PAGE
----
MOUNT VERNON – Just after 10 o’clock on a crisp Sunday morning in mid-October, a thunderous man – with a farmer’s hands and a lumberjack’s shoulders – stood before a packed church congregation and shared one of his most embarrassing childhood memories.
It occurred when he was in middle school, on a summer night of flashlight tag, a game created before the lure of Play Stations and iPhones.
The night had been going fine – better than that, actually, because he fancied himself one of the better flashlight tag players in his Eastern Knox County neighborhood – until he tried to impress a girl who was watching on the deck that served as home base. When the time was right, his plan was to smoothly slide onto the deck, safe from any incandescent beams, and say, ‘Hey, ladies....’ like he’d seen done in the movies.
It was sure to win her over.
He didn’t consider the fact that he was wearing only underwear under his tear-away basketball pants, a late 90s wardrobe essential. When he found an opportunity, he took off for home, slid across the deck and…
The next thing he knew he was standing there, in front of the girl, in just his tighty whities. His pants had snagged on the deck and done what they were advertised to do. He was mortified. He ran off to the basement and didn’t come back.
Was the congregation ready for this? It was still relatively early. The church smelled like coffee and sunshine, which leaked in through the side doors. And for the first half hour of the service, before this booming man took the stage, the mood was relatively monotone. People had come to learn about how they could better themselves through the teachings of the Bible, and this minister was here to guide that discussion. But in this way?
They were ready.
As the man with the microphone reached his punchline, a young man in the back row slapped his pamphlet program against his khakis, unable to contain his laughter. A woman near the middle clapped her hands in approval. An older gentleman near the back, who had yet to smile since entering the nave, slowly began to grin.
The crowd was engaged. The man on the stage was vulnerable.
This is Andy Beatty.
The man with the Texas-sized shoulders and endearing voice wore a purple and yellow shirt that morning that had “Faith, Family, Football” printed across the front, a link to the other half of his life, when he’s not reenacting scenes from his childhood where he ended up in tighty whities.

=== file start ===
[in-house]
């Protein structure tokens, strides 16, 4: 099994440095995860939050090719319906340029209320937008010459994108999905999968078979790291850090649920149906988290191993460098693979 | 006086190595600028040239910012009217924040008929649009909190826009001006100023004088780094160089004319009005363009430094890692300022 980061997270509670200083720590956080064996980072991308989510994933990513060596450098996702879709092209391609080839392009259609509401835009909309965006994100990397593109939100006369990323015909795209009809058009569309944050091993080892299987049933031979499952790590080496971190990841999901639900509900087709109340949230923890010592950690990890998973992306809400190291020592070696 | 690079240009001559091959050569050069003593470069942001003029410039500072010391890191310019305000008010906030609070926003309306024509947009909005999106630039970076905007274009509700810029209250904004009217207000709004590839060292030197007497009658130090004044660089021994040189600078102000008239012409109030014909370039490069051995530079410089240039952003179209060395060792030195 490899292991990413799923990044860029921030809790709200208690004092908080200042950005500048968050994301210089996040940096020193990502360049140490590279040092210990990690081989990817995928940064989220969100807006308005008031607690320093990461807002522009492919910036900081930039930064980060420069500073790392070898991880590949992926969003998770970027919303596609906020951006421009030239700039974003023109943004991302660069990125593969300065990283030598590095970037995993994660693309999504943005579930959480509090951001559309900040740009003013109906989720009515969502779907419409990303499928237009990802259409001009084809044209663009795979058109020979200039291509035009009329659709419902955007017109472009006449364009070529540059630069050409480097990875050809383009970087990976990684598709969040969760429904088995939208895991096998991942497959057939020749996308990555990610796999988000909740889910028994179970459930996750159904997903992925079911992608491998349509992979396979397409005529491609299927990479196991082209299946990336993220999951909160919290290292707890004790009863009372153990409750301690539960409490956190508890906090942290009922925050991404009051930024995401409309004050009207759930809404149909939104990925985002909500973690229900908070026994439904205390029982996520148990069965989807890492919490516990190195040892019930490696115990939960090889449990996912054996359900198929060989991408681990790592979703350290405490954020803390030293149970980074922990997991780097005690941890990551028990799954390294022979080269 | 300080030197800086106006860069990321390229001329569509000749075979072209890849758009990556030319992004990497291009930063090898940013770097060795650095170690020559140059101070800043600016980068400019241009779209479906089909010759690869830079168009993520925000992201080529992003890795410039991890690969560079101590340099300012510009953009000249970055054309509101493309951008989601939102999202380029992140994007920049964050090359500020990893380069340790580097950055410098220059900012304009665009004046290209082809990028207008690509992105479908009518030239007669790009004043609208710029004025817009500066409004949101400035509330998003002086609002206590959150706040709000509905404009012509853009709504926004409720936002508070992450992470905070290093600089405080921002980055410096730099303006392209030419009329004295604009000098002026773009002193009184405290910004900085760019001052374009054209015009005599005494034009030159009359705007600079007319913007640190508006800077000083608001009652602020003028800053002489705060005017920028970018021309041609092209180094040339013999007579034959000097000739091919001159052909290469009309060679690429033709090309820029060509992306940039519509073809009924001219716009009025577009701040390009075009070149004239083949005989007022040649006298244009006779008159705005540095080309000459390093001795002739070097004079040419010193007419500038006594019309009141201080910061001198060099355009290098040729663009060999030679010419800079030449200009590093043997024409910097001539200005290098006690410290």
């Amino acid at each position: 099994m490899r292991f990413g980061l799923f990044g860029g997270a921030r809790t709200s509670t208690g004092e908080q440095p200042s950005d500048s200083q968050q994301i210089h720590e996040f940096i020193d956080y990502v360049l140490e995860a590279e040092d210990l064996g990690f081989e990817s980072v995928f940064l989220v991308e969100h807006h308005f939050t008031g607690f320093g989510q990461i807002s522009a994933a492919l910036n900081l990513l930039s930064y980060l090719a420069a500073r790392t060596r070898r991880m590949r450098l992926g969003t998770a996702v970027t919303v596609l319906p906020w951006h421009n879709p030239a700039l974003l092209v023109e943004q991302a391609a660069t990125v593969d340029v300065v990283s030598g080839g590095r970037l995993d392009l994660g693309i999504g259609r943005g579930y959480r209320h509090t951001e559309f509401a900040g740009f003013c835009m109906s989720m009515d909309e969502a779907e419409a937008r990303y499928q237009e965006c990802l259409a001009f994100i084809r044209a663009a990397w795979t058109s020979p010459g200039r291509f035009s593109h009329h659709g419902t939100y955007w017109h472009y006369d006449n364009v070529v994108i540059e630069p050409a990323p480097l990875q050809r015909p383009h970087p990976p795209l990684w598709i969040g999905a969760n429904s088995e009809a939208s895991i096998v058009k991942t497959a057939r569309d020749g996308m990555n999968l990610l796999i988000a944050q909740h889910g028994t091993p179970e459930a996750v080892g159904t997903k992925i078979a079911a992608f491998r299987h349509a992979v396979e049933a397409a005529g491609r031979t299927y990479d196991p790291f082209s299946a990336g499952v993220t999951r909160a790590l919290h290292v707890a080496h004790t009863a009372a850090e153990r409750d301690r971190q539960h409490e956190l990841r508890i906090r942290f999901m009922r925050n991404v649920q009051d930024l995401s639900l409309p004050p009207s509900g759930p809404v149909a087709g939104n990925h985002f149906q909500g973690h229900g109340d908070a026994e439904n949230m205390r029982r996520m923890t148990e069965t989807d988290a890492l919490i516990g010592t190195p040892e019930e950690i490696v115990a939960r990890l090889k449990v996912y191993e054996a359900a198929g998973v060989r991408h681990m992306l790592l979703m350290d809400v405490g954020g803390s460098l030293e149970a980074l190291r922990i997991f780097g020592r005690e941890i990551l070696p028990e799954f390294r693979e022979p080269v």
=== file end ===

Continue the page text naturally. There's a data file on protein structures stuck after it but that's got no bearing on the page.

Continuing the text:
Beatty is in his fourth season as the running backs and defensive line coach for the East Knox High School football team. He’s also who head coach Cody Reese calls the “emotional leader” of the team, quick to apply perspective to adverse situations.
It was there, on that Sunday morning at Central Christian Church, where Beatty discussed ‘fear,’ a topic he’d focused his sermons on for the last four weeks. He preached about how to overcome it, and the importance of “breaking down walls of intimacy.”
On that summer night, for example, he should have confronted his vulnerability – maybe even laughed at himself – instead of running away from it. While it’s easier said than done, sharing our vulnerabilities makes us stronger, not weaker, Beatty preached.
As he delivered this message, Beatty took pauses in between his thoughts. Fear was something he’d dealt with more and more in recent weeks. This message, like the previous three, hit home.
He was preaching to the congregation, yes. But Beatty needed his own message now more than ever.
Everything was fine until one sweltering day in August, midway through two-a-days. The practices were hot and intense; the Bulldogs had high expectations entering the 2018 season, and they weren’t going to let Mother Nature slow them down.
As Beatty jogged across the field in between drills, though, he began to lose feeling in his feet. It felt like they were asleep.
“I was like, ‘Man, my feet feel weird,’” Beatty recalled. “And I just kind of thought, I need to get rid of these shoes and buy better shoes or something.”
But it got worse. It began to creep up into his legs, and he started losing feeling from his belly button down. It wasn’t the first time. Three years ago, similar symptoms occurred. When he finally went to the ER after struggling to walk, doctors found lesions in his neck and spinal column. But not much came of it – his symptoms began to regress and he was diagnosed with transverse myelitis, not nearly as bad as it could have been.
This time, the symptoms progressed at a much quicker pace. After a brief period of treatment, things weren’t getting better. When Beatty went to see a specialist, he was told the shocking truth.
“He saw it and he’s like, ‘Yeah, this is MS,’” Beatty said.
Multiple sclerosis, as defined by the Mayo Clinic, is a “potentially disabling disease of the brain and spinal cord.” The immune system attacks interior layers that protect nerve fibers, causing communication problems between the brain and the rest of the body. Permanent nerve damage becomes a real concern.
According to Beatty, it’s rather unclear what initially causes it. But it is clear that flare-ups are generated by stress, heat, exhaustion and dehydration – all daily realities for a high school football coach.